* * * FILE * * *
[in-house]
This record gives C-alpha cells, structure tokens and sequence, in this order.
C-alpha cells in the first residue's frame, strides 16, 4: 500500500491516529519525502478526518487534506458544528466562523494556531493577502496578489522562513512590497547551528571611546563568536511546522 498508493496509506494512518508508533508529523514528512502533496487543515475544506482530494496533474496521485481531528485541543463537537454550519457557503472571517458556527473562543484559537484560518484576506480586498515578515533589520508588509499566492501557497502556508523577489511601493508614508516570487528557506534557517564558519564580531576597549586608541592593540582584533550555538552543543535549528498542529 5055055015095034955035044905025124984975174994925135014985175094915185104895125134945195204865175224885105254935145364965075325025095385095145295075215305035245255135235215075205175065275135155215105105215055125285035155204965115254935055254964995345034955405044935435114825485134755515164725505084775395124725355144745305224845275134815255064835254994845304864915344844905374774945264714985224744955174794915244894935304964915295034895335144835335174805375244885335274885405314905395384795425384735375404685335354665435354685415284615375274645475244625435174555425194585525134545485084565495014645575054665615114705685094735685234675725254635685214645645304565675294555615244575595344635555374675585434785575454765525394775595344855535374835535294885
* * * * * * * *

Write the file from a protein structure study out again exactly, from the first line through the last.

[in-house]
This record gives C-alpha cells, structure tokens and sequence, in this order.
C-alpha cells in the first residue's frame, strides 16, 4: 500500500491516529519525502478526518487534506458544528466562523494556531493577502496578489522562513512590497547551528571611546563568536511546522 498508493496509506494512518508508533508529523514528512502533496487543515475544506482530494496533474496521485481531528485541543463537537454550519457557503472571517458556527473562543484559537484560518484576506480586498515578515533589520508588509499566492501557497502556508523577489511601493508614508516570487528557506534557517564558519564580531576597549586608541592593540582584533550555538552543543535549528498542529 5055055015095034955035044905025124984975174994925135014985175094915185104895125134945195204865175224885105254935145364965075325025095385095145295075215305035245255135235215075205175065275135155215105105215055125285035155204965115254935055254964995345034955405044935435114825485134755515164725505084775395124725355144745305224845275134815255064835254994845304864915344844905374774945264714985224744955174794915244894935304964915295034895335144835335174805375244885335274885405314905395384795425384735375404685335354665435354685415284615375274645475244625435174555425194585525134545485084565495014645575054665615114705685094735685234675725254635685214645645304565675294555615244575595344635555374675585434785575454765525394775595344855535374835535294885